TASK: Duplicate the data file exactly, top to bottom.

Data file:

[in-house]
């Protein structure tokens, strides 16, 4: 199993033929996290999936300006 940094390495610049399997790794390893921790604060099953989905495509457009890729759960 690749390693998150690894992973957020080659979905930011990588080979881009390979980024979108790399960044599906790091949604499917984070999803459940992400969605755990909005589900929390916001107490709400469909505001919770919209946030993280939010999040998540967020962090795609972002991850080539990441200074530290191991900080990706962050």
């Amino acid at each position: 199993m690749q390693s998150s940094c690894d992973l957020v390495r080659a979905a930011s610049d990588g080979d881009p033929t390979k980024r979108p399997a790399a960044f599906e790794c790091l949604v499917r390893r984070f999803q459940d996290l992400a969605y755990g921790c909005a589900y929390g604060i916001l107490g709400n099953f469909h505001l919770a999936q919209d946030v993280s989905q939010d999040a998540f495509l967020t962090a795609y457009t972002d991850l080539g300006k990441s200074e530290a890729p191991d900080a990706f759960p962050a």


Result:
[in-house]
């Protein structure tokens, strides 16, 4: 199993033929996290999936300006 940094390495610049399997790794390893921790604060099953989905495509457009890729759960 690749390693998150690894992973957020080659979905930011990588080979881009390979980024979108790399960044599906790091949604499917984070999803459940992400969605755990909005589900929390916001107490709400469909505001919770919209946030993280939010999040998540967020962090795609972002991850080539990441200074530290191991900080990706962050």
């Amino acid at each position: 199993m690749q390693s998150s940094c690894d992973l957020v390495r080659a979905a930011s610049d990588g080979d881009p033929t390979k980024r979108p399997a790399a960044f599906e790794c790091l949604v499917r390893r984070f999803q459940d996290l992400a969605y755990g921790c909005a589900y929390g604060i916001l107490g709400n099953f469909h505001l919770a999936q919209d946030v993280s989905q939010d999040a998540f495509l967020t962090a795609y457009t972002d991850l080539g300006k990441s200074e530290a890729p191991d900080a990706f759960p962050a």